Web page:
The Foundation of Ideas
Ideas underpin any piece of fiction. They make the difference between the book that doesn’t get sold and the bestseller; they also make the difference between the bestseller that a couple of years later you find on the second-hand bookshelf, and the bestseller which is read again and again and made into box-office-shattering films.
Get the ideas right, and the rest will come much easier.
But what ideas? Do you just dream up some clever ideas and then hope for the best? No, there are ways of approaching this which will get you to the core of the matter far more quickly.
The motivation you have as a writer is intimately connected to the central ideas or themes you want to communicate in your work. If you consider, deep down, that your ideas are not important enough or powerful enough, it’s likely that you won’t make the time to push various obstacles out of the way and get writing actually happening.
If you find it easy, you are inspired; if you find it difficult, then the other forces in operation in Life - family pressures, health, money and all the rest of them - are stronger than your drive to write. What can you do?
To overcome this kind of inertia, you need to tap into deeper, more profound levels of thought and imagination than you are currently.
Throughout the history of literature, one thing stands out when you examine successful authors: all of them had some kind of consistent vision about Life. These things may have changed and evolved over time for them; they may occasionally be hard to summarise or even express in terms apart from their fiction itself; but, at the time of writing, a stable vision underlaid the piece of work.
Think of Shakespeare’s Tragedies; think of Donne’s poems; think of Forster’s novels. Think of George Lucas’s Star Wars.
Think of any piece of successful fiction that you like. They all have themes, and by themes is meant that they all rest upon a foundation of powerfully held ideas. The ideas may not be the personal beliefs of the author - it’s hard to conclude that Shakespeare himself viewed Life tragically, or what exactly went on in Donne’s love life, though thousands of words of speculation have been written about both - but for the time that the work was being created, ideas formed the basis of it.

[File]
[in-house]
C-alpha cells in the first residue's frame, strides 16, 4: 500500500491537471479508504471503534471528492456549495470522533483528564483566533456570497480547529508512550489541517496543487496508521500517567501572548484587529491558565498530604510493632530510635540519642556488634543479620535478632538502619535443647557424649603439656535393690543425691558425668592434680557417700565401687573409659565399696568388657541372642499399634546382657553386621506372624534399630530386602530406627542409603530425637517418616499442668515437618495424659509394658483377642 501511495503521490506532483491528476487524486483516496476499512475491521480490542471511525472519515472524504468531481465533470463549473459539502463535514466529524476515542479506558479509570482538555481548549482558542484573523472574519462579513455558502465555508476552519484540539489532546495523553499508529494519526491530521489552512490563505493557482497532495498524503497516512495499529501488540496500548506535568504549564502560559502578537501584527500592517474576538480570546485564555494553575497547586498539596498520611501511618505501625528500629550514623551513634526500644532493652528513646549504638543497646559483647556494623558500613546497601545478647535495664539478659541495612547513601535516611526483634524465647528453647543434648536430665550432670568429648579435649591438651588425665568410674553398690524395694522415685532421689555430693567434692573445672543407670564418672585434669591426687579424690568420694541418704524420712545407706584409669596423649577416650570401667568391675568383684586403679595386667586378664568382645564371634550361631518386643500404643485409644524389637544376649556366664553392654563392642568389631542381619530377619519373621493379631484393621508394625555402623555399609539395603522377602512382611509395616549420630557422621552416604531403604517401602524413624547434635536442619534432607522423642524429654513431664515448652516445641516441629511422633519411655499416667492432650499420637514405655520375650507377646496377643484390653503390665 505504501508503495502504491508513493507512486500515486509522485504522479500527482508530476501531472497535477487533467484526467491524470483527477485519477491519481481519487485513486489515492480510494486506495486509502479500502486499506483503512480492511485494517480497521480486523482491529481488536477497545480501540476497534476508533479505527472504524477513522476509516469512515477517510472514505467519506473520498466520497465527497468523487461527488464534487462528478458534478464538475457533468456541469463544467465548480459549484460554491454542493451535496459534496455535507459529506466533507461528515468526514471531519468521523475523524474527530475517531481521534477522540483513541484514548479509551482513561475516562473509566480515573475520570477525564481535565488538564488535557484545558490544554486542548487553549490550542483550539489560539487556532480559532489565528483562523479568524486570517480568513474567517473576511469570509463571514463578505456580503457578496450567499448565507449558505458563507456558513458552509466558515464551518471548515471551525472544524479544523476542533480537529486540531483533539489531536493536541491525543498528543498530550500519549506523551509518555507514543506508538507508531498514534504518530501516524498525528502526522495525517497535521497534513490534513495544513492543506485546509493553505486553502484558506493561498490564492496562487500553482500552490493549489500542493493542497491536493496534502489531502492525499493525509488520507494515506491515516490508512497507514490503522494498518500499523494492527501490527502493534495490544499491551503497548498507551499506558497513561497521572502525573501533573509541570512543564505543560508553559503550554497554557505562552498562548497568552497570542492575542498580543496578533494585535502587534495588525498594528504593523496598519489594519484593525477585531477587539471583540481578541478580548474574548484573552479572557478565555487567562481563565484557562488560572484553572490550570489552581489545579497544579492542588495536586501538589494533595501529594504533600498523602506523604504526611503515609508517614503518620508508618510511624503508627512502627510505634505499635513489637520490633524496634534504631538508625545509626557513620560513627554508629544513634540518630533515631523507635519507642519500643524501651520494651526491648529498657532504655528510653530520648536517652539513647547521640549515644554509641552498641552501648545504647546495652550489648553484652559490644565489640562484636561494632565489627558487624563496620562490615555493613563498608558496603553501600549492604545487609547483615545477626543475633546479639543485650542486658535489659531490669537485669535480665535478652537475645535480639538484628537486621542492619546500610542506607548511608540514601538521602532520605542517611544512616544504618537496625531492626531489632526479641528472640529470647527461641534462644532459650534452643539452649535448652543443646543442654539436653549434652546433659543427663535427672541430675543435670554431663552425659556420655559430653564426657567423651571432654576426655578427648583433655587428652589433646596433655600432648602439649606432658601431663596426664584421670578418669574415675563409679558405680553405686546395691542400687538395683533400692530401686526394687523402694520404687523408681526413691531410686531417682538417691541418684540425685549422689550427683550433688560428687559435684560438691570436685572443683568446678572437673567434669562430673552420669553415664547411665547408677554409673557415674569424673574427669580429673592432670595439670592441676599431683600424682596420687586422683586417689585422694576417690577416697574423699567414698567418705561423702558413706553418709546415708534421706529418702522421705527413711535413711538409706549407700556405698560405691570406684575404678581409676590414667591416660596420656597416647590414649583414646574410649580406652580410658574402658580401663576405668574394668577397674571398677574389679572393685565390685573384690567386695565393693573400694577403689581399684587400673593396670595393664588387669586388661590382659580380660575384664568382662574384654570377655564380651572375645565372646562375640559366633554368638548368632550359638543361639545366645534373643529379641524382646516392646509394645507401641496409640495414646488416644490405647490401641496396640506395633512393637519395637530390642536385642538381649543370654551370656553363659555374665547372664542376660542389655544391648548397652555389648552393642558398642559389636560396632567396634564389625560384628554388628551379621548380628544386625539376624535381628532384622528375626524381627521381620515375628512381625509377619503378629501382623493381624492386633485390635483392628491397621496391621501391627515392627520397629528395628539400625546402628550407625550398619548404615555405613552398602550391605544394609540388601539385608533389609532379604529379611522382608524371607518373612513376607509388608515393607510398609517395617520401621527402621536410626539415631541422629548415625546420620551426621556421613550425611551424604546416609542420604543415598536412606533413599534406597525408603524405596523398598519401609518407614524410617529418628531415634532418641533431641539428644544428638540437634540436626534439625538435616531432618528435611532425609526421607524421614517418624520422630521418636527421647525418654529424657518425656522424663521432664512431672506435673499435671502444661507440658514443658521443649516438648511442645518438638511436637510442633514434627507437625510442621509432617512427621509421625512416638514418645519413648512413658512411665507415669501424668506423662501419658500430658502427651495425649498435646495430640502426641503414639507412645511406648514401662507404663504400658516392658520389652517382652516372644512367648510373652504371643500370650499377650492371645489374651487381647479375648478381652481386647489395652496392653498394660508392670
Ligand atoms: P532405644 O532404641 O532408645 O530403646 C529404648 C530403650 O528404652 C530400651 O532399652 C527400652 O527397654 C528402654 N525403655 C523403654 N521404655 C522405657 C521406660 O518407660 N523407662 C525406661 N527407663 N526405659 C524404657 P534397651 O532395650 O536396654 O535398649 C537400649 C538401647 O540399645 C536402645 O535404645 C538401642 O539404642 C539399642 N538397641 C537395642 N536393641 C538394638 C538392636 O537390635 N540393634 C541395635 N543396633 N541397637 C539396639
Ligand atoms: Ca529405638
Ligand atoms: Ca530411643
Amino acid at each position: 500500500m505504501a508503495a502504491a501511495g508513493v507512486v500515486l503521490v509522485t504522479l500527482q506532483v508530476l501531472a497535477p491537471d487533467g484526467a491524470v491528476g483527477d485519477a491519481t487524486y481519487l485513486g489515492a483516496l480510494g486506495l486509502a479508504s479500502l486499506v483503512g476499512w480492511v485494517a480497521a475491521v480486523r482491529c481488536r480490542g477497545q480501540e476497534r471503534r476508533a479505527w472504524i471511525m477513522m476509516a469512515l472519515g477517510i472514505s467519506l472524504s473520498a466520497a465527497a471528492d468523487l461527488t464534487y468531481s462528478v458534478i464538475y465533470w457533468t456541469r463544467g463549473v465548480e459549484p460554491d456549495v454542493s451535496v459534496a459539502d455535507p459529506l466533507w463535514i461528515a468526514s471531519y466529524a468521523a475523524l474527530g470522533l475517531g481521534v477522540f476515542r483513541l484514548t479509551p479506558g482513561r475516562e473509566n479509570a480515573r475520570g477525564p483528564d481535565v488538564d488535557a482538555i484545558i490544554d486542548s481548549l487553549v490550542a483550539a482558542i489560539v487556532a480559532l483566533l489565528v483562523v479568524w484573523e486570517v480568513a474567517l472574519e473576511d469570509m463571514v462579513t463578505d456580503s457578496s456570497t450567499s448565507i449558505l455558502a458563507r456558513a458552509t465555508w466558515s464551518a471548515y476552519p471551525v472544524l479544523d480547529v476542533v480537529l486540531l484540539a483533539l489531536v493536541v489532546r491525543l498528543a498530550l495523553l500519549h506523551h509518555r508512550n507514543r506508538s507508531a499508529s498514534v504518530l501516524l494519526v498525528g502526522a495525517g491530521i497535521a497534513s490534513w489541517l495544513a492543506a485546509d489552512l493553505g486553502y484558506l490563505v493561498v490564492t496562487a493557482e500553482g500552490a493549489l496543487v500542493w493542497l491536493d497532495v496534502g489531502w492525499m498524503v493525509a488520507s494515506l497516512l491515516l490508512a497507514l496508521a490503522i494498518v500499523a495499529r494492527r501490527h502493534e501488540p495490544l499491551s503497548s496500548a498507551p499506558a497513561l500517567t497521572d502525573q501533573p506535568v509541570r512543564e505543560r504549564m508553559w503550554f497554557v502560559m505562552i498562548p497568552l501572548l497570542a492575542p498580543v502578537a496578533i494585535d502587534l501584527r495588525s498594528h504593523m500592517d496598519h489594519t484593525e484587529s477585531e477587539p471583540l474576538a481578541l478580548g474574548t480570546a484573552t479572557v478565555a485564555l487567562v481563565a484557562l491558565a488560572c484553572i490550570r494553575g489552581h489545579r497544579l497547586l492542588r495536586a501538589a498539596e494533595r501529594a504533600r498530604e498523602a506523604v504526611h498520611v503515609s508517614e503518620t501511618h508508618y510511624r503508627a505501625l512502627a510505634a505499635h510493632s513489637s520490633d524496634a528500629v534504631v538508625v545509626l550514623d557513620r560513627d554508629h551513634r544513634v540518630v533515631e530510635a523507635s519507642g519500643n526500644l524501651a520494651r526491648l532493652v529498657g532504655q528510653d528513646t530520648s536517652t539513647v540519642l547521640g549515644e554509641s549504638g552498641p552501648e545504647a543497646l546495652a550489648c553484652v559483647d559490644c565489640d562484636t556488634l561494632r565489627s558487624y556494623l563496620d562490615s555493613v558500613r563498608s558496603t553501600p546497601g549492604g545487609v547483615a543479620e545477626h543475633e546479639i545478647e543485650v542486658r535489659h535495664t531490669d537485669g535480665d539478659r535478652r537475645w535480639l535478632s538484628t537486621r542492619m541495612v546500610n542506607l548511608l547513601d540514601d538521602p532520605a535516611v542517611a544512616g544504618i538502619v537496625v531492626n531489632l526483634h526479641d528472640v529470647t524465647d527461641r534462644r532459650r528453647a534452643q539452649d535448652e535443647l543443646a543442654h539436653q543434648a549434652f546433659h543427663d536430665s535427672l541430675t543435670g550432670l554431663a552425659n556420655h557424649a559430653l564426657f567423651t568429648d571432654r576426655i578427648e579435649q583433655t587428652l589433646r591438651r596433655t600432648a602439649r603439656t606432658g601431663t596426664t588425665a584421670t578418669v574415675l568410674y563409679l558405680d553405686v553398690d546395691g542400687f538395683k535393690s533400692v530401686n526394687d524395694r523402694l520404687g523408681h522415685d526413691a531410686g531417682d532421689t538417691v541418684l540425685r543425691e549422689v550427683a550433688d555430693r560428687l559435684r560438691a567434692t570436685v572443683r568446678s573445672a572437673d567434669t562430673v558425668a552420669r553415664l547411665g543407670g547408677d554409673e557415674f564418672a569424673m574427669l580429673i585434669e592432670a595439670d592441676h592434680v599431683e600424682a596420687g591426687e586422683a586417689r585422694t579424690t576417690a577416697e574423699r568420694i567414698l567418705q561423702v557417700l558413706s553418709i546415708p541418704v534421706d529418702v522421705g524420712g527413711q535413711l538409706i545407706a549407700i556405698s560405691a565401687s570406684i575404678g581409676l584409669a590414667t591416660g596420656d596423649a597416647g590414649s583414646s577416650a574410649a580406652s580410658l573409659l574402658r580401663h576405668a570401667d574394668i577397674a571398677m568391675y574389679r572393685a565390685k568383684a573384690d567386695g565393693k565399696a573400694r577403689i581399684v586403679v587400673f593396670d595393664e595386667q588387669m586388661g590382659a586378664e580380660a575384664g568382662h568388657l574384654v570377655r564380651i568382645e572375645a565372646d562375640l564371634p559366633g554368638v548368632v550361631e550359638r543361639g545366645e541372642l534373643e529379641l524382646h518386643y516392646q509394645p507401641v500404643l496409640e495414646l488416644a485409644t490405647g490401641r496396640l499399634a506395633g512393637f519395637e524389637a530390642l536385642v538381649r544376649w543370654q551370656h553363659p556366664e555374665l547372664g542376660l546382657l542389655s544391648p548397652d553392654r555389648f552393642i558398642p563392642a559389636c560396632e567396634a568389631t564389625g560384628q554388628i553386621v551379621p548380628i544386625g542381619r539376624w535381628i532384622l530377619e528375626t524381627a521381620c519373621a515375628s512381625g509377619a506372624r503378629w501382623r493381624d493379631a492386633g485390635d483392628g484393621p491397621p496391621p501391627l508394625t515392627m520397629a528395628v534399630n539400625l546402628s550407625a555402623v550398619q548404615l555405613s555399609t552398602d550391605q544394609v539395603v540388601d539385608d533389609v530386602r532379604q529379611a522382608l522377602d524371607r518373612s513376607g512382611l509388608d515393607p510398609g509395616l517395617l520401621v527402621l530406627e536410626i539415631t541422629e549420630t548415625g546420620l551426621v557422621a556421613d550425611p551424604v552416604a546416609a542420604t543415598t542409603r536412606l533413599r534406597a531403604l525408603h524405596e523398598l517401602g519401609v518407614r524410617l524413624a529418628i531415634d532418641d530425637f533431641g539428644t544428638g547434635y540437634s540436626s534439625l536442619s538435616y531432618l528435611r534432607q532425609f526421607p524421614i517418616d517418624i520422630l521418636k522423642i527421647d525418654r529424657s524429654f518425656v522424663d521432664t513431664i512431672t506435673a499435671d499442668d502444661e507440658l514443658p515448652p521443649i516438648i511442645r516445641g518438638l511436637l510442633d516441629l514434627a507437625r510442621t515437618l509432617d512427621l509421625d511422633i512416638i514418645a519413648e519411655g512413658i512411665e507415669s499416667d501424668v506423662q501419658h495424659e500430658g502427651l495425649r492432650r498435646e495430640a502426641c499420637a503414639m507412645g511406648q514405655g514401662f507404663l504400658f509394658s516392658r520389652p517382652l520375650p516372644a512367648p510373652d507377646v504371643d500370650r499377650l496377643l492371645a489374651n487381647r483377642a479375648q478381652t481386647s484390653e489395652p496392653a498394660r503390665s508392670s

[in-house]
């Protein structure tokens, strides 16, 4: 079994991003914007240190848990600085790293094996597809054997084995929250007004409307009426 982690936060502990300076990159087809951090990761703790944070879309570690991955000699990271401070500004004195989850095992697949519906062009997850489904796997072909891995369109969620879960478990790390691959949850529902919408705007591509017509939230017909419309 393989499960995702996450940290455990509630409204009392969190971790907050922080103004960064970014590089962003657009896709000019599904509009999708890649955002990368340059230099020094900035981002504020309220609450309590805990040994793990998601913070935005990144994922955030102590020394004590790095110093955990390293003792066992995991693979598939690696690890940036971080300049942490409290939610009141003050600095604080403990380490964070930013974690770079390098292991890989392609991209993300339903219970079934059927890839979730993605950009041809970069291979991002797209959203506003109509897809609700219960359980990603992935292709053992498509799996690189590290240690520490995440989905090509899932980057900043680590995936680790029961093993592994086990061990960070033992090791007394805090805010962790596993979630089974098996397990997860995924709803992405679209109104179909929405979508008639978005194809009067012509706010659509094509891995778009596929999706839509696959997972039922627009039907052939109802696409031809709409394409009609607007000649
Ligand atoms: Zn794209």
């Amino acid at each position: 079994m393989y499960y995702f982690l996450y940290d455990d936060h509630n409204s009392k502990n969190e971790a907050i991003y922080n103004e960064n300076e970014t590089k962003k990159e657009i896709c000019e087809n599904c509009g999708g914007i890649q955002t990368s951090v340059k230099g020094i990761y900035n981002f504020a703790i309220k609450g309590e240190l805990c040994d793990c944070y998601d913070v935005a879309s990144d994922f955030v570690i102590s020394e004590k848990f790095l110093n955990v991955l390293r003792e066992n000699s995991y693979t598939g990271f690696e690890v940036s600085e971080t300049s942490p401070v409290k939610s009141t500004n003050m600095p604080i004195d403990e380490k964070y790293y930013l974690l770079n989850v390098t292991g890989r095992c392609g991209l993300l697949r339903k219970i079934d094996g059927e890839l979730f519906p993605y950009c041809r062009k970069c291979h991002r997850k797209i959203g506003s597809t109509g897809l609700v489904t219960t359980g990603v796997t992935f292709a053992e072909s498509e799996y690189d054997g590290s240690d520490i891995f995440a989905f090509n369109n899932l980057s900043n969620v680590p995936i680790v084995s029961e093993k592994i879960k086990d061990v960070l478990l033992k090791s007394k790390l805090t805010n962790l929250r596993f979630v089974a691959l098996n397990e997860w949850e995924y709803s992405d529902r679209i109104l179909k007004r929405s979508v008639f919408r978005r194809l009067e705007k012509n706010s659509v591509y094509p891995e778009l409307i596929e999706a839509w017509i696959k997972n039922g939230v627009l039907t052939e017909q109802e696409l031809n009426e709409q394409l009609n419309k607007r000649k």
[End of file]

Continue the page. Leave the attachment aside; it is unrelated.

Where does one start in creating a set of foundation ideas for a piece of fiction that in any way approaches the grandeur of, for example, Hardy’s melancholic view of Life, or Tolkien’s or Graham Greene’s Catholicism?
The truth is that you will already have these ideas in some form. It’s quite possible - even likely - that your existing fiction already reveals some of the underlying basis upon which it can develop to be better and more powerful.
Like an untrained coal-miner, you’ve probably walked right past seams of coal in your material without realising what they were.
Here’s what you can do to get started:
A. Spend some time working out the central ideas or themes you want to communicate in your work. What’s important to you? What gives your life meaning?
B. Work out how to go deeper; reach more profound levels of thought and imagination than you are currently. If possible, work out what your consistent vision about Life is. You will probably have these ideas in some form already at work in your life. Think of yourself as a coal-miner, seeking rich seams of coal in your own material.
C. Look for the particular turns of phrase that you admire in a piece of your writing; are there specific chapters which resonate with emotional power? Work out from these what is working in your writing already.
Soon the core ideas that will form the heart of your fiction will begin to pull everything else together.
For more, see the book How Stories Really Work.